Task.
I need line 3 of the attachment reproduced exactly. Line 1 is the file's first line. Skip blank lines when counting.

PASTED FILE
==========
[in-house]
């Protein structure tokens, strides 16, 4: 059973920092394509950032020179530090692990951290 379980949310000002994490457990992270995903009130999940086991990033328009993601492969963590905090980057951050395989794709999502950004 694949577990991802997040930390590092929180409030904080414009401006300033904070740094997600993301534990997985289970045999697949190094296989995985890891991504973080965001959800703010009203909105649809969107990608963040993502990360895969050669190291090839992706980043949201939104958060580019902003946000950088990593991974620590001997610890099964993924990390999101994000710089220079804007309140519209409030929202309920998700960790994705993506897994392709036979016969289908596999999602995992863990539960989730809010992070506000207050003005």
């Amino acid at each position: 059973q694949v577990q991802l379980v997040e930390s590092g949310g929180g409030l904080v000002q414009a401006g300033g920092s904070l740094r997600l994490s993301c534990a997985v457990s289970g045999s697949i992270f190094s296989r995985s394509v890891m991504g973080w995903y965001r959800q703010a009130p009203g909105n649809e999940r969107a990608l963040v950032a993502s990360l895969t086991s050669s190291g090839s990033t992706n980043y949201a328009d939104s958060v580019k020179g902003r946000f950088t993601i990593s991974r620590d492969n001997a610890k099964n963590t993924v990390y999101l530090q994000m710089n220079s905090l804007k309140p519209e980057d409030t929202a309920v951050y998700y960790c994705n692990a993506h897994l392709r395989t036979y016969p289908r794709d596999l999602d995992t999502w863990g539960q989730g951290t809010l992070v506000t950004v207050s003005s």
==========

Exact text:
């Amino acid at each position: 059973q694949v577990q991802l379980v997040e930390s590092g949310g929180g409030l904080v000002q414009a401006g300033g920092s904070l740094r997600l994490s993301c534990a997985v457990s289970g045999s697949i992270f190094s296989r995985s394509v890891m991504g973080w995903y965001r959800q703010a009130p009203g909105n649809e999940r969107a990608l963040v950032a993502s990360l895969t086991s050669s190291g090839s990033t992706n980043y949201a328009d939104s958060v580019k020179g902003r946000f950088t993601i990593s991974r620590d492969n001997a610890k099964n963590t993924v990390y999101l530090q994000m710089n220079s905090l804007k309140p519209e980057d409030t929202a309920v951050y998700y960790c994705n692990a993506h897994l392709r395989t036979y016969p289908r794709d596999l999602d995992t999502w863990g539960q989730g951290t809010l992070v506000t950004v207050s003005s």